The Angara carrier rockets are a new generation of Russian modular launch vehicles developed by the Khrunichev State Research and Production Center. They will be powered by engines fueled with eco-friendly liquid oxygen-kerosene mixture.
"There will be no schedule revision," Sergei Ivanov said at a meeting of the Military-Industrial Commission under the Russian Government. "The tests must begin in 2011."
The Angara development program, launched by presidential decree in 1995, has suffered a number of setbacks and delays.
Ivanov said that the main problem in the development of the new launch complex was the shortage of professional cadre and design documentation for the construction of Angara launch facilities at the Plesetsk space center in northwest Russia.
"Construction works at the Plesetsk center cannot start until the proper documentation is ready," Ivanov added.
He reiterated that the launch ground facilities were to be complete in July-August 2010, and that the first launch tests ought to be conducted in the first quarter of 2011.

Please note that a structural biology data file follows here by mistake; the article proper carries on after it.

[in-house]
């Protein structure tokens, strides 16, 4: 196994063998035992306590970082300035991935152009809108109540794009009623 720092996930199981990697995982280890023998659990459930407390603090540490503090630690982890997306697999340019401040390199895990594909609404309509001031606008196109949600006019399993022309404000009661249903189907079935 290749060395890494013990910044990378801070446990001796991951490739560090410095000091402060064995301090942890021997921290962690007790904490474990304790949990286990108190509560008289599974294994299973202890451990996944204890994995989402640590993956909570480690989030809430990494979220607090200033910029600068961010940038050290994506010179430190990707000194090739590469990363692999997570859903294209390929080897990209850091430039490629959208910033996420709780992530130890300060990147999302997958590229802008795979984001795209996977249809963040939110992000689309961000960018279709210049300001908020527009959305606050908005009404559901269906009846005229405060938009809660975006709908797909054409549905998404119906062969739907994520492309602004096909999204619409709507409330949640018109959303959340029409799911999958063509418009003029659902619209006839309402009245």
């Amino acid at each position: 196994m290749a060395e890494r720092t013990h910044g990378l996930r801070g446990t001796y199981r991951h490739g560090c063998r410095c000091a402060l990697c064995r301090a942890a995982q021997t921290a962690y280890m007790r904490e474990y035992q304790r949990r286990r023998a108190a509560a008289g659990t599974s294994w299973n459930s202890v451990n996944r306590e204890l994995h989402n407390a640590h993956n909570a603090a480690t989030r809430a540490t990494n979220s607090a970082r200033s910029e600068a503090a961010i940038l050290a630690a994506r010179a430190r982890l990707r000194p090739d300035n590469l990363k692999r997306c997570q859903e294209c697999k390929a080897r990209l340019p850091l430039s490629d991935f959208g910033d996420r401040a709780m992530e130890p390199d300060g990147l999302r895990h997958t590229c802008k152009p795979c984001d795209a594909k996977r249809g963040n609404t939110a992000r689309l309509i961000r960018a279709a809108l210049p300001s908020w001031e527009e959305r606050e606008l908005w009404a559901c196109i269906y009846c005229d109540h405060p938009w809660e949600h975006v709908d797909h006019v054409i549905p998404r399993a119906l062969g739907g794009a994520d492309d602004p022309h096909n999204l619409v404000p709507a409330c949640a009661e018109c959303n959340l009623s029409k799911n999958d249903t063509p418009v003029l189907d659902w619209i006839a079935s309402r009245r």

"We must not fall back in the global space race," Ivanov said, adding that Angara boosters, together with Soyuz-2 spacecraft, would guarantee Russia's access to space in the future.
The Angara vehicles comprise of light-weight, medium, and heavy-lift variants. The maximum launch weight is 773 metric tons, with a payload of up to 24.5 tons, and an orbit altitude of 200km (124 miles).
Angara is designed to compliment, and eventually replace, the existing line of Rockot and Proton boosters. It will be used both for military and civilian purposes under the Federal Space Program and various international space programs.
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